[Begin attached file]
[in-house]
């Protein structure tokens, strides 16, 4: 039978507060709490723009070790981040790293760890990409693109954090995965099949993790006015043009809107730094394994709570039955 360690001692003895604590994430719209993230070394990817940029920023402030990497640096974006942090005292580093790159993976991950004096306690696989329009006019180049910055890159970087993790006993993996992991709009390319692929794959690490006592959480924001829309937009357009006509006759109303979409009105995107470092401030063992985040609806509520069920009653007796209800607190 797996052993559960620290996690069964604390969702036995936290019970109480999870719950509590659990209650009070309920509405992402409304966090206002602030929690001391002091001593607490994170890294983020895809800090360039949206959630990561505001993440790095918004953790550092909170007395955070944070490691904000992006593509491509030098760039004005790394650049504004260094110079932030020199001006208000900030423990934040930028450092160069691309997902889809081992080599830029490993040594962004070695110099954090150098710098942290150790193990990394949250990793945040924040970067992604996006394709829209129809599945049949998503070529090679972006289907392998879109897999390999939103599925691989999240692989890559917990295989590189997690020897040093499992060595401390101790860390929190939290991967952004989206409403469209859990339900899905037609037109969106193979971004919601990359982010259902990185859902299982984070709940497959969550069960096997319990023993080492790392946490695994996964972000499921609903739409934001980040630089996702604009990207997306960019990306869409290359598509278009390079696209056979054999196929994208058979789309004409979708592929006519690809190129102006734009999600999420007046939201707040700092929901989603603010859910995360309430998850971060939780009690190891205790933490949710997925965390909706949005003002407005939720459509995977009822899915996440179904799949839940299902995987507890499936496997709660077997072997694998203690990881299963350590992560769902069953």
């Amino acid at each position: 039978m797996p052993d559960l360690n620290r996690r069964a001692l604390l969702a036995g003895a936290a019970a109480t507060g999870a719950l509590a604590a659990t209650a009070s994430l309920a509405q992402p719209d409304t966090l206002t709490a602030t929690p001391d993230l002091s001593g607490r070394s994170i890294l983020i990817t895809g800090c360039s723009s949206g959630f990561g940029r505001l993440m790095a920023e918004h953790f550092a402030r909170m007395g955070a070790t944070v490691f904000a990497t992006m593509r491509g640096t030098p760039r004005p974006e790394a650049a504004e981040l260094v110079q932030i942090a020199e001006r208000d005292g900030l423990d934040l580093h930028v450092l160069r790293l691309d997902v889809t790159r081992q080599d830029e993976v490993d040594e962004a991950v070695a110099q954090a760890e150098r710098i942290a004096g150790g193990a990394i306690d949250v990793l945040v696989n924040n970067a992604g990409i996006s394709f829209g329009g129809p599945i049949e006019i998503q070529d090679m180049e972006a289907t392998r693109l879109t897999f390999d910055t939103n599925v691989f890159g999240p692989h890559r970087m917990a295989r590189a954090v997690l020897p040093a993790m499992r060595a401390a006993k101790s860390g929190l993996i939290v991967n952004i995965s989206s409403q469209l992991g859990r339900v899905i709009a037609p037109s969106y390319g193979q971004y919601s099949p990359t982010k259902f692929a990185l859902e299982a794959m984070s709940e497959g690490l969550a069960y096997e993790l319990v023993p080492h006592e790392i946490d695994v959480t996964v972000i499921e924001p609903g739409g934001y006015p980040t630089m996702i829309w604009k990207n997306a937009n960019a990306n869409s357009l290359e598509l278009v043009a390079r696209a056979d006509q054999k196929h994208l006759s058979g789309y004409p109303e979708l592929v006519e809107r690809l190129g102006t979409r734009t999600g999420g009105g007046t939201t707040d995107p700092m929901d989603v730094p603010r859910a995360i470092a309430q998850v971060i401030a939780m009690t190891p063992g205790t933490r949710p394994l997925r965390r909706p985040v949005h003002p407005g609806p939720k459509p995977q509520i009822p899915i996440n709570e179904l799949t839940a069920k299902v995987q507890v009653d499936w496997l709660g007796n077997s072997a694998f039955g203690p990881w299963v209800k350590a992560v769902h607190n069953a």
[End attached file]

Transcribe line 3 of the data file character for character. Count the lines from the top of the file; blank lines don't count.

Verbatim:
């Amino acid at each position: 039978m797996p052993d559960l360690n620290r996690r069964a001692l604390l969702a036995g003895a936290a019970a109480t507060g999870a719950l509590a604590a659990t209650a009070s994430l309920a509405q992402p719209d409304t966090l206002t709490a602030t929690p001391d993230l002091s001593g607490r070394s994170i890294l983020i990817t895809g800090c360039s723009s949206g959630f990561g940029r505001l993440m790095a920023e918004h953790f550092a402030r909170m007395g955070a070790t944070v490691f904000a990497t992006m593509r491509g640096t030098p760039r004005p974006e790394a650049a504004e981040l260094v110079q932030i942090a020199e001006r208000d005292g900030l423990d934040l580093h930028v450092l160069r790293l691309d997902v889809t790159r081992q080599d830029e993976v490993d040594e962004a991950v070695a110099q954090a760890e150098r710098i942290a004096g150790g193990a990394i306690d949250v990793l945040v696989n924040n970067a992604g990409i996006s394709f829209g329009g129809p599945i049949e006019i998503q070529d090679m180049e972006a289907t392998r693109l879109t897999f390999d910055t939103n599925v691989f890159g999240p692989h890559r970087m917990a295989r590189a954090v997690l020897p040093a993790m499992r060595a401390a006993k101790s860390g929190l993996i939290v991967n952004i995965s989206s409403q469209l992991g859990r339900v899905i709009a037609p037109s969106y390319g193979q971004y919601s099949p990359t982010k259902f692929a990185l859902e299982a794959m984070s709940e497959g690490l969550a069960y096997e993790l319990v023993p080492h006592e790392i946490d695994v959480t996964v972000i499921e924001p609903g739409g934001y006015p980040t630089m996702i829309w604009k990207n997306a937009n960019a990306n869409s357009l290359e598509l278009v043009a390079r696209a056979d006509q054999k196929h994208l006759s058979g789309y004409p109303e979708l592929v006519e809107r690809l190129g102006t979409r734009t999600g999420g009105g007046t939201t707040d995107p700092m929901d989603v730094p603010r859910a995360i470092a309430q998850v971060i401030a939780m009690t190891p063992g205790t933490r949710p394994l997925r965390r909706p985040v949005h003002p407005g609806p939720k459509p995977q509520i009822p899915i996440n709570e179904l799949t839940a069920k299902v995987q507890v009653d499936w496997l709660g007796n077997s072997a694998f039955g203690p990881w299963v209800k350590a992560v769902h607190n069953a």